War in Ukraine: Europe on the front line
So far, Europe’s reaction is unprecedented. Our ability to unite and our determination to act together to sanction Russia and support Ukraine, notably by financing its armaments from a common fund, are new and important steps towards integration following the ones provoked by the financial crisis in 2012 and the COVID crisis in 2020. The challenge now is to review our energy policy. We must radically accelerate our strategy of decarbonization and sever our Russian gas and oil dependencies. It won't be easy. Russian gas represents on average 40% of EU gas consumption, sometimes even reaching 100%, as is the case in Latvia. Nevertheless, we must stop these imports which, together with Russian oil, cost us 700 million euros a day and finance the Russian war effort.
Lowering our energy consumption will play a significant role. By reducing our indoor temperatures by one degree, we save the equivalent of 12 to 15 LNG carriers. Limiting our speed on the motorway to 110 km/h, embracing eco-driving, and reducing journeys of less than 2 km by car can already account for a big chunk of our efforts to cut Russian oil imports. But that won't be enough. We must invest in the thermal insulation of buildings, with priority being given to those heated by gas and fuel oil, as well as accelerate the transition to renewable energies, starting with the installation of heat pumps, solar panels and water heaters. With current gas and oil prices, insulation renovations or heat pump installations are already profitable. According to the European Commission, the measures provided for in the “REPowerEU plan” presented yesterday “can gradually reduce our use of fossil fuels by at least 155 billion cubic metres, i.e. the volume imported from Russia in 2021”. As the plan appears to be mostly targeting gas and is insufficient to drastically reduce the amounts paid to Russia, its level of ambition is questionable. It will be discussed at the summit in Versailles today and tomorrow.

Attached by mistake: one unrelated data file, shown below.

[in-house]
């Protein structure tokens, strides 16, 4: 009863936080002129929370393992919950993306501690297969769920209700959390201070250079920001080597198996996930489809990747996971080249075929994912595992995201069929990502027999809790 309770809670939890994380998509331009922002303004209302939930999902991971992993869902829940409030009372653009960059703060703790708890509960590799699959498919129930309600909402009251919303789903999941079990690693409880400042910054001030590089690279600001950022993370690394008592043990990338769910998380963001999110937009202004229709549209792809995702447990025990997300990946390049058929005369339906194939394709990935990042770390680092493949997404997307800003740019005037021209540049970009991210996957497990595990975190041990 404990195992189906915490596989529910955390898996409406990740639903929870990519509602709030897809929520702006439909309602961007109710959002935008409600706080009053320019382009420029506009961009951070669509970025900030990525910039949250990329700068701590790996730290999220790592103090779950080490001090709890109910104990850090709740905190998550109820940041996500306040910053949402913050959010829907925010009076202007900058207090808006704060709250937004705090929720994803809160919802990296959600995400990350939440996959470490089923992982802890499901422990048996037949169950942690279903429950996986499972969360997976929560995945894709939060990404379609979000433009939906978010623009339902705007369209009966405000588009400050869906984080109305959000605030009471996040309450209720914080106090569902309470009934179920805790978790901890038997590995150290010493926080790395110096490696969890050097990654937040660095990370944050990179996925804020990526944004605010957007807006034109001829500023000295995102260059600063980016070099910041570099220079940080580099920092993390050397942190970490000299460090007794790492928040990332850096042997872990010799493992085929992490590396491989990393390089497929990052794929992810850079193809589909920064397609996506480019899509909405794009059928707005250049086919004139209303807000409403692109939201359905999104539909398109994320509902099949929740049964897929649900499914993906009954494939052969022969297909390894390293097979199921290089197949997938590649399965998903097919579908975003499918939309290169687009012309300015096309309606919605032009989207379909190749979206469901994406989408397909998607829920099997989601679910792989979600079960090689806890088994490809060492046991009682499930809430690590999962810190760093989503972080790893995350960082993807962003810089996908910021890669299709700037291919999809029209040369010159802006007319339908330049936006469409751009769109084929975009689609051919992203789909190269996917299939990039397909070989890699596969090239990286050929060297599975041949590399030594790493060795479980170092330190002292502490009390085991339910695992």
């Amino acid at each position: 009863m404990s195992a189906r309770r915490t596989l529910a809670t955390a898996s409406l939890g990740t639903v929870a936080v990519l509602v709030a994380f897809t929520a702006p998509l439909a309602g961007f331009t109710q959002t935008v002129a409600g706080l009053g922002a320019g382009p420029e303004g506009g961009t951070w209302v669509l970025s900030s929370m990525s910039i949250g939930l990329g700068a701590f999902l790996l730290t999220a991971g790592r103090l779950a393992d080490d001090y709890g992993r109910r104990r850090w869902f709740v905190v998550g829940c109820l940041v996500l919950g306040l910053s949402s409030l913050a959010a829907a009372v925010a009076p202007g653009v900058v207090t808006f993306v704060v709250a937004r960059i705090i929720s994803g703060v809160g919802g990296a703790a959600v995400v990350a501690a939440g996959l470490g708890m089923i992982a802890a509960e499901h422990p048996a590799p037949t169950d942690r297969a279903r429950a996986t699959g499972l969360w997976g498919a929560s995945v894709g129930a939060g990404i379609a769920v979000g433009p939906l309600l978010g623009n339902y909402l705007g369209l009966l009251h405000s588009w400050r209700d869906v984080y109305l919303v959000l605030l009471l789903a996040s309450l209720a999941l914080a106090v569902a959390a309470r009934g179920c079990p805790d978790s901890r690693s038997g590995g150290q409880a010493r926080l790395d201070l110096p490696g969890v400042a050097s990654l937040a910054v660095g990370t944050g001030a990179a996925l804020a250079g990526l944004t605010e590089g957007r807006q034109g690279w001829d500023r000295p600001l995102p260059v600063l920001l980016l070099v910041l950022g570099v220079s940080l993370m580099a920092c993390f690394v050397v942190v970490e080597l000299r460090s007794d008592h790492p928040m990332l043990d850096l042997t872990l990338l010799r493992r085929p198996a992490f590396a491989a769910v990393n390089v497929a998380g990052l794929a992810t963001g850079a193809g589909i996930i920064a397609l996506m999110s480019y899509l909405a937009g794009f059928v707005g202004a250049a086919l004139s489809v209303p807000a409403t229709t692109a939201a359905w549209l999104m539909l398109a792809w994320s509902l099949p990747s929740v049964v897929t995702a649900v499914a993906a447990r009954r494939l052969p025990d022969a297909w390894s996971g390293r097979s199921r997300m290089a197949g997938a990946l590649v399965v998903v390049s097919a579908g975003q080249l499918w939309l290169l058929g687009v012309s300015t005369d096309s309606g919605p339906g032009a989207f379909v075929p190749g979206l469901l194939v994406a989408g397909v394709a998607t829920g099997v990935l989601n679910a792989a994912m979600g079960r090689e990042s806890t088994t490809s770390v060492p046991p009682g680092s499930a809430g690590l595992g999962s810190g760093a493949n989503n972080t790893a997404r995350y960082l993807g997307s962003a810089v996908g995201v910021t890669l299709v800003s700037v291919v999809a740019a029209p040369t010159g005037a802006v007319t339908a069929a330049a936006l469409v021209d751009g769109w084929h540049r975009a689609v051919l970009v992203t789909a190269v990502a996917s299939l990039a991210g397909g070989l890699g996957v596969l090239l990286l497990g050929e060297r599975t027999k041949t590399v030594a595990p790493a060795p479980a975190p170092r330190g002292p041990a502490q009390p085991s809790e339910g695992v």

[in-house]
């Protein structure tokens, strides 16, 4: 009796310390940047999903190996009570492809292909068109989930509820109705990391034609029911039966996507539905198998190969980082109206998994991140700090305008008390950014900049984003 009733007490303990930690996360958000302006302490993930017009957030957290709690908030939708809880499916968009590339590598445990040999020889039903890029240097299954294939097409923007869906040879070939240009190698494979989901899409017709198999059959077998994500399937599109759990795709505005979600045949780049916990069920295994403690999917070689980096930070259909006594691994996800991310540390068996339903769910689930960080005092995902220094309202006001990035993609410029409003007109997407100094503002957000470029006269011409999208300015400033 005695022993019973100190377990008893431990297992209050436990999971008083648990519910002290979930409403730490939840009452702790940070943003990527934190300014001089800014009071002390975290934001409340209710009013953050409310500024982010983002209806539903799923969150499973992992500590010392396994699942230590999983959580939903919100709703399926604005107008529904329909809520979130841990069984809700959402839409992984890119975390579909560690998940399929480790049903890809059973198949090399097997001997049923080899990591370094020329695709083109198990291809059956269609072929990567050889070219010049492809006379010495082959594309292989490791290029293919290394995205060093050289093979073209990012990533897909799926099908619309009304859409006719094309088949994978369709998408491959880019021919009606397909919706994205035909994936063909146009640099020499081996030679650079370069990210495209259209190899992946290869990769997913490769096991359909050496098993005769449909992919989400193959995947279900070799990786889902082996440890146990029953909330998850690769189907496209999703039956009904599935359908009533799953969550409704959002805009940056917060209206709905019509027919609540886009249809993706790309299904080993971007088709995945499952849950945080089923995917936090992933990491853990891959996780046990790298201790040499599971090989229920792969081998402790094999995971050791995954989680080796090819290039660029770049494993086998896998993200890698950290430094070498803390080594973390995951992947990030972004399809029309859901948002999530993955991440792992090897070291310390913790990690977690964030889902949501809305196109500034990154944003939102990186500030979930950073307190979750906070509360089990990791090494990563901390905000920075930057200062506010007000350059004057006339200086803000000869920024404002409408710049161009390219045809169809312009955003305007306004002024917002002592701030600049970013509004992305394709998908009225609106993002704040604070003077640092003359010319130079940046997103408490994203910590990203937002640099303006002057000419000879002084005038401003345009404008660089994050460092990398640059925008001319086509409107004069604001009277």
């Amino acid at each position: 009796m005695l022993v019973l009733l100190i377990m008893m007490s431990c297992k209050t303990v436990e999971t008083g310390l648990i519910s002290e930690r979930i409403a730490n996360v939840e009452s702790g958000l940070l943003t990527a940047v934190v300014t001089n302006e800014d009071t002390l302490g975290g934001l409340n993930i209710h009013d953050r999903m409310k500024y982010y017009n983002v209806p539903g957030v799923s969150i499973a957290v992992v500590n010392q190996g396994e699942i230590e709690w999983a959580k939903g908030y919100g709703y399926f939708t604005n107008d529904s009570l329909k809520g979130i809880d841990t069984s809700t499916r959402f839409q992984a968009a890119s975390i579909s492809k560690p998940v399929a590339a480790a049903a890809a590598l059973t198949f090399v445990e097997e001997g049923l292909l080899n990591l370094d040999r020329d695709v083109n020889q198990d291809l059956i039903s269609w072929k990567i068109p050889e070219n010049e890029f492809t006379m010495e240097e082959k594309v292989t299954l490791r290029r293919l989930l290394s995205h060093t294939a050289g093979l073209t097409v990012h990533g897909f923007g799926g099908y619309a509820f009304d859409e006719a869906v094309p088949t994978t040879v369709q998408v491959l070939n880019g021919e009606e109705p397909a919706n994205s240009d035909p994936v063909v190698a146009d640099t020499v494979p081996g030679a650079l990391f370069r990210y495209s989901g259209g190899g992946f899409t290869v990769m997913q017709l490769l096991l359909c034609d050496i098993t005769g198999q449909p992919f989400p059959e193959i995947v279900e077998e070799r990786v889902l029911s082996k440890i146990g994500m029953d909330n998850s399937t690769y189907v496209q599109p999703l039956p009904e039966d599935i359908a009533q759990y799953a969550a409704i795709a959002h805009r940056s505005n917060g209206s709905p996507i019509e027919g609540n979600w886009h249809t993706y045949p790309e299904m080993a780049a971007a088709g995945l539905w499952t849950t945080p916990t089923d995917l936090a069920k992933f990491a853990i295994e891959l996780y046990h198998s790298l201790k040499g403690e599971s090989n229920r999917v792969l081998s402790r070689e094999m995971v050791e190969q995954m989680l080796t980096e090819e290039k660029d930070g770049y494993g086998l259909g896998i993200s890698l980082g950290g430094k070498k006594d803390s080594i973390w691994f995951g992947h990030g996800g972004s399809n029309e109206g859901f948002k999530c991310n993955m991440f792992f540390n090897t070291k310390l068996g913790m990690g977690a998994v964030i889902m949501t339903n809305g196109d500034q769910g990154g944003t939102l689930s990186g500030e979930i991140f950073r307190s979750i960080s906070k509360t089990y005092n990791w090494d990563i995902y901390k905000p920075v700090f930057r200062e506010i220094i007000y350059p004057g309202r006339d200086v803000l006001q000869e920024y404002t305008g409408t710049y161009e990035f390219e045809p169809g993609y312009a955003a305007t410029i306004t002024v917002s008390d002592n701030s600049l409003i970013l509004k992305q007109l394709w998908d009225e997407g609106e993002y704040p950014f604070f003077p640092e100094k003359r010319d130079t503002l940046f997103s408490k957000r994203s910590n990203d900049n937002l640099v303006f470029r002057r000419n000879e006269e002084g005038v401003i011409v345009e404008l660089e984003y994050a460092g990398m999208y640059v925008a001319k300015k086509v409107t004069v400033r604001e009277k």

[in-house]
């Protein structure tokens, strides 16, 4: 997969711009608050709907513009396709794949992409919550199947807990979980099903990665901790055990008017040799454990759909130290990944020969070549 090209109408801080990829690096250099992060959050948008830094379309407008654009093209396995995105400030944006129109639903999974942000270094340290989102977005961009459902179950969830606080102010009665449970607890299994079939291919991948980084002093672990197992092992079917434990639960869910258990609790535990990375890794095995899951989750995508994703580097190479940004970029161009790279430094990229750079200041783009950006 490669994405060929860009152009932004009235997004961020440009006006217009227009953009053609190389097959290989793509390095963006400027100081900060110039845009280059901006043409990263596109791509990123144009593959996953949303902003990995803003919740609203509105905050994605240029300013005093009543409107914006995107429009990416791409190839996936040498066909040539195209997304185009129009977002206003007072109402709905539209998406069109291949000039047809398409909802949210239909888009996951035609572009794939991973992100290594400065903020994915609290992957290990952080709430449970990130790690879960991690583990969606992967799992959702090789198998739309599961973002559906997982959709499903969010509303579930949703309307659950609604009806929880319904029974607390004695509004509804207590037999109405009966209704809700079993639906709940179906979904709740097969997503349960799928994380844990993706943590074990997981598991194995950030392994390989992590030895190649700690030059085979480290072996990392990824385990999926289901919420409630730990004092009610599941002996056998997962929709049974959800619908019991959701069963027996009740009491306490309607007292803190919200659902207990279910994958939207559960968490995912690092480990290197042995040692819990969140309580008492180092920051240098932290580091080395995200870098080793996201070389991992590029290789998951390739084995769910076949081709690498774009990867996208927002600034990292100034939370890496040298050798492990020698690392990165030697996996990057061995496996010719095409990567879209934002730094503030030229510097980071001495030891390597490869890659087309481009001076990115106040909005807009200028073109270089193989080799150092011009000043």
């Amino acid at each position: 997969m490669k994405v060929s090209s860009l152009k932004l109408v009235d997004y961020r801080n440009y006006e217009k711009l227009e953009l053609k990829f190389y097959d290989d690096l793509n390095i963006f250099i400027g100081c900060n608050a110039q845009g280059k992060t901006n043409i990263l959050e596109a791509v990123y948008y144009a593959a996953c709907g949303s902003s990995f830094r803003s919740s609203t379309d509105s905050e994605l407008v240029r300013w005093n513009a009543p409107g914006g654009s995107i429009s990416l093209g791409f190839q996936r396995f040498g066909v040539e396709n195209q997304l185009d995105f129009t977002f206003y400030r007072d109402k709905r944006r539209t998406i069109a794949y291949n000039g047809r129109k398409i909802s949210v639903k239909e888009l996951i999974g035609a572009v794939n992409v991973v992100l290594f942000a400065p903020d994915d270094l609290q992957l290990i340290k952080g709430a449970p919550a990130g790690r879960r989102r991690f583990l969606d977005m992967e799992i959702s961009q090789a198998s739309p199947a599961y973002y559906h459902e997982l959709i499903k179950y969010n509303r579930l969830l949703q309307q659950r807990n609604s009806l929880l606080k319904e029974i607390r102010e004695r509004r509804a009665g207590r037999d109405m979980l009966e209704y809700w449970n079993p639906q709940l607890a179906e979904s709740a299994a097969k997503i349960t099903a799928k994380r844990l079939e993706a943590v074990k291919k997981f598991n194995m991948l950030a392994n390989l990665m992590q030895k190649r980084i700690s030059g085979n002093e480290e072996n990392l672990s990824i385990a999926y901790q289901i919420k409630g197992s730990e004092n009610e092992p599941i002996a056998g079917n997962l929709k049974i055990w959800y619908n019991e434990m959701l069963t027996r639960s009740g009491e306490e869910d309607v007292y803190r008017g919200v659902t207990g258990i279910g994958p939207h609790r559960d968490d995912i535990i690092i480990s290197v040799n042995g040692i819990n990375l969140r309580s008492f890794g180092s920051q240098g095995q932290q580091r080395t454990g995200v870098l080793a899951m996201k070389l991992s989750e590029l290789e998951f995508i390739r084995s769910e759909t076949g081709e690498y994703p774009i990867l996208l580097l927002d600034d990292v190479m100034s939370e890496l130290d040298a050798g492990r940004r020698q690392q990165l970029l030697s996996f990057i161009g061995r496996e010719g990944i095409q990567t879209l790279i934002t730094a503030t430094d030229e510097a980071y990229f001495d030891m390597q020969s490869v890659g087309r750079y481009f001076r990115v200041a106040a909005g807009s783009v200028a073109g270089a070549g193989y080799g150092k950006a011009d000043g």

On top of inflation, these measures will bear a high cost to consumers; an acceleration of the implementation of the Resilience and Recovery Plan (#NextGenEU) will be necessary for its success. However, this may still be insufficient to finance a new joint effort to demonstrate European solidarity towards regions and populations most affected, speed up the greening of our economies, and increase our strategic autonomy. EU leaders may be confronted with the necessity to invent a new joint effort, a new version of #NextGenEU.
The necessary acceleration of the Green Deal comes in a context where, successively, the One Ocean Summit in Brest and the IPCC report on adaptation to climate change remind us how vital it is to move quickly to protect our planet. It is also this challenge that will have to be tackled by the new negotiations in New York on the protection of the high seas, similar to those just launched in Nairobi for the conclusion of an ambitious treaty on plastics.
While the horrors of war, once again casting a shadow on the European continent, remind us that our first duty is to protect our people and our democracies, we should not forget that we also need to protect all that we have in common: our planet and our ocean. All of our forces will be needed to achieve this agenda for peace.
A brutal return to the chilling Europe of the early 20th century has come as a huge shock for all of us. A dictator, on our European continent, endeavours to seize a neighbouring sovereign territory, provoking disbelief and terror.